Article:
South Films Much In Demand In Bollywood

When  Karan Johar recently  decided to buy the remake rights  of  the  highly-rated Vijay Deverakonda  starrer Dear  Comrade, reportedly at a  staggering price, he also wanted Vijay as part  of  the Hindi remake. Vijay declined.

 Vijay or Mahesh Babu, Telugu stars are not particularly  keen on going into Hindi. The demand is for Telugu , and to  a lesser  extent, Tamil content to be converted  into Hindi.In recent times  Telugu remakes  of Kick and  Arjun Reddy have done  mind-bending business at the boxoffice. Bollywood directors are now queing  up for the rights of  many  certified  hits in Telugu, some  of them  10-15 years  old.

The  trend  of remakes is nothing new. In the  1960s  and  70s  several  distinguished Tamil producers  remade  their own Tamil films successfully into Hindi.  L V Prasad, rightly considered the  deceased doyen  of Tamil cinema,  was a leader  in this trend.Many of his biggest  Hindi hits like Sasural, Milan, Khilona and Ek Duuje  Ke  Liye were  remakes of Tamil films Prasad  had himself produced.

 In the earlier  decades  Bollywood’s focus   for remake rights was Tamil Nadu. Way back in  1951, Bahar, the  Hindi  film introducingVyjanthimala  was  a remake  of  the Tamil blockbuster Vazhkai. This remake  set  the pattern for subsequent remakes  from Tamil to Hindi  such as  Miss Mary(1957) a remake  of  the Tamil Misamma, and Bhabhi(1957)  a remake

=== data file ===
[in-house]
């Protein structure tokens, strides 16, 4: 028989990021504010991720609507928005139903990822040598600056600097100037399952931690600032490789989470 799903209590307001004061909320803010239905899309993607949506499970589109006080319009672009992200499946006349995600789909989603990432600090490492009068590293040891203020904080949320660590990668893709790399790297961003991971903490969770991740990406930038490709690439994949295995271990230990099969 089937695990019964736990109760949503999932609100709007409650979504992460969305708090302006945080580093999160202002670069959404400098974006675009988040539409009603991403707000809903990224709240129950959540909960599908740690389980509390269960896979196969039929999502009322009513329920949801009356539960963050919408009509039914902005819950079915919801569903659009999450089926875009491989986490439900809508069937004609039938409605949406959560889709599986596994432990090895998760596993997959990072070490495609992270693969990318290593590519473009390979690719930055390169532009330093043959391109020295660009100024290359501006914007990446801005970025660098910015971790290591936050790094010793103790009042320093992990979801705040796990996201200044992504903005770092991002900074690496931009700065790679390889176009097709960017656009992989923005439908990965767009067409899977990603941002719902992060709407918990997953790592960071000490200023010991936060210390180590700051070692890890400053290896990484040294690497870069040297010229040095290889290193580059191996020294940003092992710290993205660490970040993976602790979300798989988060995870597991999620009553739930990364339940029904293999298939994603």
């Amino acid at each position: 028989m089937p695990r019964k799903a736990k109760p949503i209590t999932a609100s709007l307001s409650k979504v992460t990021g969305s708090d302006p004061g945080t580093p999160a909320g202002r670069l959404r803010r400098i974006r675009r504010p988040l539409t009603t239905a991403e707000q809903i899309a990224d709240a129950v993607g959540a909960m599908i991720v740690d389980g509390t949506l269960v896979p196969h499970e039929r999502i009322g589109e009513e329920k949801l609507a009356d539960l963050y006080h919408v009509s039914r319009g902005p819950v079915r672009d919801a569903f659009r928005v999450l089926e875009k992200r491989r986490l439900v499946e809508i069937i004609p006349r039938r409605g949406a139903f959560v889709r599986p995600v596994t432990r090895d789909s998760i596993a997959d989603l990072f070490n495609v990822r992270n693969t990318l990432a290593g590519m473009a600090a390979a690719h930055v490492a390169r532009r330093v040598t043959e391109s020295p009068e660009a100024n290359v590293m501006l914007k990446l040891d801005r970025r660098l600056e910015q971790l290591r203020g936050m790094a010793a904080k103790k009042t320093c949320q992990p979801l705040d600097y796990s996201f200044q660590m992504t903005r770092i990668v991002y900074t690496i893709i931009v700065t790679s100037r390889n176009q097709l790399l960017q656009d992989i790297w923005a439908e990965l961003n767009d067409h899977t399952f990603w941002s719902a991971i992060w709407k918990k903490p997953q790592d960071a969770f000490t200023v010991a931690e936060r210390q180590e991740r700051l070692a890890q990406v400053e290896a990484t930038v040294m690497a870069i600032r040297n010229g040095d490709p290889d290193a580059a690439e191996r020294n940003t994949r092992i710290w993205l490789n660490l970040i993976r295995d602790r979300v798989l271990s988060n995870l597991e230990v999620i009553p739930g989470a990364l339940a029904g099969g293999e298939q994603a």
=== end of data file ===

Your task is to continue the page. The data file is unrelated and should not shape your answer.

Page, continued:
By  the  1970s  the trend  of remaking  of  Tamil films in Hindi lost steam. During the  reign of Rajesh Khanna in  Bollywood remakes  faded away.But were soon revived by Jeetendra who needed to revive his career after Khanna’s 5-year reign. Telugu remakes  proved a blessing  forJeetendra. He turned producer  and bought remake  rights of every Telugu hit he could lay his hands on. 

The gambit  worked.   It revived his career. Jeetendra recalls  how he relentlessly  shot these Hindi remakes  of Telugu films in  Hyderabad. He  was  so much out of his home in Mumbai that  his wife and children had  to fly into Hyderabad  to meet him.

If the credit for  bringing Telugu cinema into Bollywood  in such a major way in the 1970s  goes  to Jeetendra, in the  1980s and  90s  it was producer Kapoor who leaned  heavily on Telugu cinema for his Bollywood  palate. Between  1980 and 2015  Boney  bought the remake rights of  as many as  15 Telugu  hits. Among his  successful remakes were  WohSaat Din(the  film that launched Boney’s brother Anil Kapoor  as a leading man in Hindi cinema),Judaai(Boney’s wife the legendary  Sridevi’s last film before marriage) and Tevar(a  remake  of  Mahesh Babu’s  Telugu  blockbuster  Okkadu featuring Boney’s son Arjun Kapoor). Now, Boney has moved in the  other direction: he has remade the influential Hindi  hit Pink into Tamil.

 Not all of  Boney’s Telugu remakes worked.  He admitted to me that the remake must make  cultural  changes to be palatable  in  the Hindi  belt. Blind remakes don’t work. We   hope Karan Johar  remembers  to  adapt Dear Comrade  to an pan-India  milieu .

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